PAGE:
This spring we had a chance to take two short trips around China. The first trip went into our past, the second into our future (but more on that later!)
The university gave us a few days off in April for Qing Ming Jie, or Tomb Sweeping Festival. This is a time of remembrance for those departed, when families meet at the graveyards to remember their ancestors, sweep their tombs, and sometimes have a picnic. Since so many return to their hometowns during this time, it seemed appropriate for us to return to what we consider our hometown in China: Tai’an.
We traveled by China’s new high-speed rail, the G-train. This was our first experience, and we were quite impressed. The G-train uses its own elevated rail lines, as well as its own new train stations. Therefore, it doesn’t need to slow down to wait for other slower trains, nor slow down to enter cities. Traveling at up to 300 km per hour, we reached Tai’an from Beijing in about two hours—a trip that takes approximately five-to-six hours by regular train–an unbelievable speed!
While on the train I had sent a text message to the parents of Tian Tian, one of Grace and Katherine’s old friends. Tian Tian’s grandmother is an old cadre of the university, and quite well-connected on the old campus. As we were speeding through the countryside toward Tai’an, news of our arrival was speeding through the old campus communication network: Everyone knew we were coming.
We spent most of the next three days doing not much of anything but hanging out at the old campus where we used to live. Our kids fell back immediately into their old circle of friends, and ran around happily playing in Chinese. We visited their old kindergarten and they hugged their old teachers. Tian Tian’s parents took us out for an extended lunch. So many people on the street—the elderly, the shopkeepers, the guards at the gate, our former colleagues—said to us, “You’re back!”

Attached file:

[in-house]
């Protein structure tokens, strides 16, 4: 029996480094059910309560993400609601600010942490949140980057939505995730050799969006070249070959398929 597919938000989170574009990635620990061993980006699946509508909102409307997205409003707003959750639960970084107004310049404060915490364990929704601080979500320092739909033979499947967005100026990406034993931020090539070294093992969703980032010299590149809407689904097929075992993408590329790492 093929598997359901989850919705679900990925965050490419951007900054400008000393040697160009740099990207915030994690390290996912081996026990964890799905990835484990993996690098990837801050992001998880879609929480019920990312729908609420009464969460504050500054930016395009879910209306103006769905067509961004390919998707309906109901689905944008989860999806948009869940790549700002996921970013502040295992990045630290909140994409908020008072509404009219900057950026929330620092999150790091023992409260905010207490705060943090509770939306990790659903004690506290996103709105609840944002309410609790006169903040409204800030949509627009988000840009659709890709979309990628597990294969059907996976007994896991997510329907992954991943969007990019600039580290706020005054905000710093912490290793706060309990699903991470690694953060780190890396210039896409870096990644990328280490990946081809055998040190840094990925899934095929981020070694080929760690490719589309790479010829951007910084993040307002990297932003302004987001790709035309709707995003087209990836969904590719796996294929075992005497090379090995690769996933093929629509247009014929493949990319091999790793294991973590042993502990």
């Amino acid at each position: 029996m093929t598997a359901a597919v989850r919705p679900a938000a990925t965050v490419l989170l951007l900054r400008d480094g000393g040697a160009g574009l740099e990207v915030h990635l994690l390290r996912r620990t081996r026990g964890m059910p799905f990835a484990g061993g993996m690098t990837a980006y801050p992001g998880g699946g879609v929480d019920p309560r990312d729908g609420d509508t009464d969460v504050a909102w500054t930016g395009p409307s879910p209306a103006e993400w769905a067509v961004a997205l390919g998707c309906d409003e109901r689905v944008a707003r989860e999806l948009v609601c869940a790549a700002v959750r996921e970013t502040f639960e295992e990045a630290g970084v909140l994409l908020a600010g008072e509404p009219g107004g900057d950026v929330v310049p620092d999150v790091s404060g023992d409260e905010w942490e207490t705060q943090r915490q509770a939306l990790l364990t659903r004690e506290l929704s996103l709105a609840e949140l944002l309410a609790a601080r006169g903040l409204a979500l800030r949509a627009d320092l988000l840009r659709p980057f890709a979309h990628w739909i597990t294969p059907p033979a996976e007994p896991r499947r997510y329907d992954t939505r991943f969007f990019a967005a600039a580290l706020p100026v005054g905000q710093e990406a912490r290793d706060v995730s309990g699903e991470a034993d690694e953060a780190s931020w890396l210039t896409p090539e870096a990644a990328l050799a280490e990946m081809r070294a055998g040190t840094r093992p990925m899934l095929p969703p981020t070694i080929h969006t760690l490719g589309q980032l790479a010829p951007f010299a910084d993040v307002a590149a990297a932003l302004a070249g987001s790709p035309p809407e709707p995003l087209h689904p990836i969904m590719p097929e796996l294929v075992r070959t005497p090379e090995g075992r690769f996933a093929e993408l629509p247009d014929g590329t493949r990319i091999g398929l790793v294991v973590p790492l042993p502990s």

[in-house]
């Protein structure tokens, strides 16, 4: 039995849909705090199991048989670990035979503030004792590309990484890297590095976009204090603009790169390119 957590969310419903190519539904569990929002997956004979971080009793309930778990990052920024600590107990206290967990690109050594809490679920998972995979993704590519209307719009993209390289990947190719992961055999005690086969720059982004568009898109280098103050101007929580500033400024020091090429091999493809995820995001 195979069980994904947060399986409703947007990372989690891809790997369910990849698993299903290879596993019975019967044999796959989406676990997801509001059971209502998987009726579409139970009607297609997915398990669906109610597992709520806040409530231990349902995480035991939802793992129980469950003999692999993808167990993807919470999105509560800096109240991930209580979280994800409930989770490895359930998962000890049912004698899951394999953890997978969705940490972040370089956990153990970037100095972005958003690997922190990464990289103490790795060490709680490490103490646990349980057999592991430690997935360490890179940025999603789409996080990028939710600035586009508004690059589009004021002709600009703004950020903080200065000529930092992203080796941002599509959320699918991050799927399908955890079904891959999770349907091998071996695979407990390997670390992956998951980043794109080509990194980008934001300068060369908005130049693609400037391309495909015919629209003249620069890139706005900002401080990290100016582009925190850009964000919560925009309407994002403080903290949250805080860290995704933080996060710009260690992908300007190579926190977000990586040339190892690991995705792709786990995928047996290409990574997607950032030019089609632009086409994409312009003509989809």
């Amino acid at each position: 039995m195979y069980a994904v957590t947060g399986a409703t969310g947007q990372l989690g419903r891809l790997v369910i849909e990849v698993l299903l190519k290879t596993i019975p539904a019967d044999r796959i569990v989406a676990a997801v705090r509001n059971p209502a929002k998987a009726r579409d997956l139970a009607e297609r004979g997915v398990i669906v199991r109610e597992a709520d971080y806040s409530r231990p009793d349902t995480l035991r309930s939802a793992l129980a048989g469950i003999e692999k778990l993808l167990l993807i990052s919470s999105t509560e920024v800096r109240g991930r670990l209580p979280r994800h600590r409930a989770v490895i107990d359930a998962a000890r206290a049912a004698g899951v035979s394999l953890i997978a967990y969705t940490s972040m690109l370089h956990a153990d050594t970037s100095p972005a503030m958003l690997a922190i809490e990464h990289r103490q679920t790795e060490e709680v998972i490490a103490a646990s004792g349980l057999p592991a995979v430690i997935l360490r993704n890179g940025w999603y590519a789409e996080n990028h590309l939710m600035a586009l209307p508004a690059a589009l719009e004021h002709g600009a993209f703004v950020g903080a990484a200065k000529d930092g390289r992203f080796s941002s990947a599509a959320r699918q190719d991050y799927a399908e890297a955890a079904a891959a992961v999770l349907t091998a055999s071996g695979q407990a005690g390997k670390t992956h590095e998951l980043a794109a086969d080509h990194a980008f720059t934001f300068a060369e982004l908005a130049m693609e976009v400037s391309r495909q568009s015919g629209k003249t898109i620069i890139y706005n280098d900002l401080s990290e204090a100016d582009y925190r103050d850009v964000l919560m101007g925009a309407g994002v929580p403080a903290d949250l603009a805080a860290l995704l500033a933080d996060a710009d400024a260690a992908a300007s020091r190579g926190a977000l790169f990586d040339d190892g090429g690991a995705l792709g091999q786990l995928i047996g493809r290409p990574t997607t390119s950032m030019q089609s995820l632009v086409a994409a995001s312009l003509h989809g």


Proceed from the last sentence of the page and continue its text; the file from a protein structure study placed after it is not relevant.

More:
At one point a large group of us sat talking in the courtyard in front of our old apartment. Pointing to the apartment, one of our former colleagues asked us which foreigners we had come to see. I looked at her strangely. “Well, we did see some of the other foreign teachers. But that’s not why we came,” I said. “We came here to see all of you.” She was visibly moved.
Perhaps the highlight of our trip was dinner at Mr. Jia’s house on our last evening. During our four years of living in Tai’an, Mr. Jia, our minder, had never invited us to his home. But something was different this time. We no longer had a professional relationship requiring a certain amount of distance. We had come back, though we had no contractual obligations. Mr. Jia and his wife got out all of their old photo albums, and we had a grand time seeing pictures of Mr. Jia during his army days. Over dinner—dumplings, crickets, eggplant, watermelon—we were able to talk about things at a much deeper level than we ever did while we still lived there.
As we got ready to leave, Mr. Jia said, “This is your house. Don’t ever stay in a hotel again. Next time you come back, you must stay here with us.” We promised him we would be back—next Qing Ming Jie.